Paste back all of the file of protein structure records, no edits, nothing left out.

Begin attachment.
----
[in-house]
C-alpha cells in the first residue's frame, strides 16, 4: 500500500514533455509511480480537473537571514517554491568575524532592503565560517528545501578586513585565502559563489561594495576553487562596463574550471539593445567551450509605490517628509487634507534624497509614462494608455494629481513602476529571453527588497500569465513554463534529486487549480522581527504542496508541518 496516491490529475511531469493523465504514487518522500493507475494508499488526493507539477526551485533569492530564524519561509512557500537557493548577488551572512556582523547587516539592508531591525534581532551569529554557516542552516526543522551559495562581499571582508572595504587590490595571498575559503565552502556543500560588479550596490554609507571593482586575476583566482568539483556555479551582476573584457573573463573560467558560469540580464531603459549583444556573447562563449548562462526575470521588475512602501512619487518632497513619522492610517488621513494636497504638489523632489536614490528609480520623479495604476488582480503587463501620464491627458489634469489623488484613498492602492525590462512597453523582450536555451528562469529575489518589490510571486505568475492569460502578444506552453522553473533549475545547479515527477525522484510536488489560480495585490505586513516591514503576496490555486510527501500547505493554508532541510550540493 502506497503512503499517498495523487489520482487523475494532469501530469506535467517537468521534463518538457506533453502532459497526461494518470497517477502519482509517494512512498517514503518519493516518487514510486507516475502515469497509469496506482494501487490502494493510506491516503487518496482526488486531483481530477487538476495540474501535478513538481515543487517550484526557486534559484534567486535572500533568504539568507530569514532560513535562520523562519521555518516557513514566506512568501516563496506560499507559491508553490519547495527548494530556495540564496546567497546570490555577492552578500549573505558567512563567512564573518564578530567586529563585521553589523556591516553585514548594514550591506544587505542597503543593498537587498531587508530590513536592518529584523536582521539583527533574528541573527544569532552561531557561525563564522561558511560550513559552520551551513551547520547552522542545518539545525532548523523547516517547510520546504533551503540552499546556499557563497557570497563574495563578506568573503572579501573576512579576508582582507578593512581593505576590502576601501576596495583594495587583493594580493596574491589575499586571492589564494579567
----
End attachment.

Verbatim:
[in-house]
C-alpha cells in the first residue's frame, strides 16, 4: 500500500514533455509511480480537473537571514517554491568575524532592503565560517528545501578586513585565502559563489561594495576553487562596463574550471539593445567551450509605490517628509487634507534624497509614462494608455494629481513602476529571453527588497500569465513554463534529486487549480522581527504542496508541518 496516491490529475511531469493523465504514487518522500493507475494508499488526493507539477526551485533569492530564524519561509512557500537557493548577488551572512556582523547587516539592508531591525534581532551569529554557516542552516526543522551559495562581499571582508572595504587590490595571498575559503565552502556543500560588479550596490554609507571593482586575476583566482568539483556555479551582476573584457573573463573560467558560469540580464531603459549583444556573447562563449548562462526575470521588475512602501512619487518632497513619522492610517488621513494636497504638489523632489536614490528609480520623479495604476488582480503587463501620464491627458489634469489623488484613498492602492525590462512597453523582450536555451528562469529575489518589490510571486505568475492569460502578444506552453522553473533549475545547479515527477525522484510536488489560480495585490505586513516591514503576496490555486510527501500547505493554508532541510550540493 502506497503512503499517498495523487489520482487523475494532469501530469506535467517537468521534463518538457506533453502532459497526461494518470497517477502519482509517494512512498517514503518519493516518487514510486507516475502515469497509469496506482494501487490502494493510506491516503487518496482526488486531483481530477487538476495540474501535478513538481515543487517550484526557486534559484534567486535572500533568504539568507530569514532560513535562520523562519521555518516557513514566506512568501516563496506560499507559491508553490519547495527548494530556495540564496546567497546570490555577492552578500549573505558567512563567512564573518564578530567586529563585521553589523556591516553585514548594514550591506544587505542597503543593498537587498531587508530590513536592518529584523536582521539583527533574528541573527544569532552561531557561525563564522561558511560550513559552520551551513551547520547552522542545518539545525532548523523547516517547510520546504533551503540552499546556499557563497557570497563574495563578506568573503572579501573576512579576508582582507578593512581593505576590502576601501576596495583594495587583493594580493596574491589575499586571492589564494579567